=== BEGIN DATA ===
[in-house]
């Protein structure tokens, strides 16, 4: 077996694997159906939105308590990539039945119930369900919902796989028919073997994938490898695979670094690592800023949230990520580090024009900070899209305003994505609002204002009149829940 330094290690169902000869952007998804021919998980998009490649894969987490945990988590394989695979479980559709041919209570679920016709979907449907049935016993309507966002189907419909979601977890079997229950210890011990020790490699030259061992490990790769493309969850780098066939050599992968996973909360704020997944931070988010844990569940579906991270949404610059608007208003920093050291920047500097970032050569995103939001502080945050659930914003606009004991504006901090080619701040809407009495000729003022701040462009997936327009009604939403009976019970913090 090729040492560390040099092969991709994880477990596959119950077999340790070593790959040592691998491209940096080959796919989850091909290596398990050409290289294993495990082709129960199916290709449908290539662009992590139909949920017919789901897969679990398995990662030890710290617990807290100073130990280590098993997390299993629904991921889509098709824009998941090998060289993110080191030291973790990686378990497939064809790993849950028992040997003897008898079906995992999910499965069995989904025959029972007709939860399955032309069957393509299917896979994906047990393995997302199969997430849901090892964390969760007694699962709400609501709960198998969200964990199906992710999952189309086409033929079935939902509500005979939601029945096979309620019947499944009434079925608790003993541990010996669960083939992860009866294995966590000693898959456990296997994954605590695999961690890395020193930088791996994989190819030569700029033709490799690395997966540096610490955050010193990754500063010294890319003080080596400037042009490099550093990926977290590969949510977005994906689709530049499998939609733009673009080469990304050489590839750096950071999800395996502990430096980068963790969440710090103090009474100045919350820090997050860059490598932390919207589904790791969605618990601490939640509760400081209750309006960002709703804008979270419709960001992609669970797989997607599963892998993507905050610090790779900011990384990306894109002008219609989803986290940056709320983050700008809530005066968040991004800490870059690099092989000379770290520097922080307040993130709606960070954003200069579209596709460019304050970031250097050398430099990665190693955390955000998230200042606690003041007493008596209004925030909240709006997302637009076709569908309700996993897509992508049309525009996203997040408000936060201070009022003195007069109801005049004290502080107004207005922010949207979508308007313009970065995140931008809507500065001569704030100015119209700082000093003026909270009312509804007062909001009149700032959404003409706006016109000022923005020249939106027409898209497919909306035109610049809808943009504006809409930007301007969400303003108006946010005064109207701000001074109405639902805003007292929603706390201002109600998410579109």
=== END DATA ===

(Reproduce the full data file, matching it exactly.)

[in-house]
């Protein structure tokens, strides 16, 4: 077996694997159906939105308590990539039945119930369900919902796989028919073997994938490898695979670094690592800023949230990520580090024009900070899209305003994505609002204002009149829940 330094290690169902000869952007998804021919998980998009490649894969987490945990988590394989695979479980559709041919209570679920016709979907449907049935016993309507966002189907419909979601977890079997229950210890011990020790490699030259061992490990790769493309969850780098066939050599992968996973909360704020997944931070988010844990569940579906991270949404610059608007208003920093050291920047500097970032050569995103939001502080945050659930914003606009004991504006901090080619701040809407009495000729003022701040462009997936327009009604939403009976019970913090 090729040492560390040099092969991709994880477990596959119950077999340790070593790959040592691998491209940096080959796919989850091909290596398990050409290289294993495990082709129960199916290709449908290539662009992590139909949920017919789901897969679990398995990662030890710290617990807290100073130990280590098993997390299993629904991921889509098709824009998941090998060289993110080191030291973790990686378990497939064809790993849950028992040997003897008898079906995992999910499965069995989904025959029972007709939860399955032309069957393509299917896979994906047990393995997302199969997430849901090892964390969760007694699962709400609501709960198998969200964990199906992710999952189309086409033929079935939902509500005979939601029945096979309620019947499944009434079925608790003993541990010996669960083939992860009866294995966590000693898959456990296997994954605590695999961690890395020193930088791996994989190819030569700029033709490799690395997966540096610490955050010193990754500063010294890319003080080596400037042009490099550093990926977290590969949510977005994906689709530049499998939609733009673009080469990304050489590839750096950071999800395996502990430096980068963790969440710090103090009474100045919350820090997050860059490598932390919207589904790791969605618990601490939640509760400081209750309006960002709703804008979270419709960001992609669970797989997607599963892998993507905050610090790779900011990384990306894109002008219609989803986290940056709320983050700008809530005066968040991004800490870059690099092989000379770290520097922080307040993130709606960070954003200069579209596709460019304050970031250097050398430099990665190693955390955000998230200042606690003041007493008596209004925030909240709006997302637009076709569908309700996993897509992508049309525009996203997040408000936060201070009022003195007069109801005049004290502080107004207005922010949207979508308007313009970065995140931008809507500065001569704030100015119209700082000093003026909270009312509804007062909001009149700032959404003409706006016109000022923005020249939106027409898209497919909306035109610049809808943009504006809409930007301007969400303003108006946010005064109207701000001074109405639902805003007292929603706390201002109600998410579109």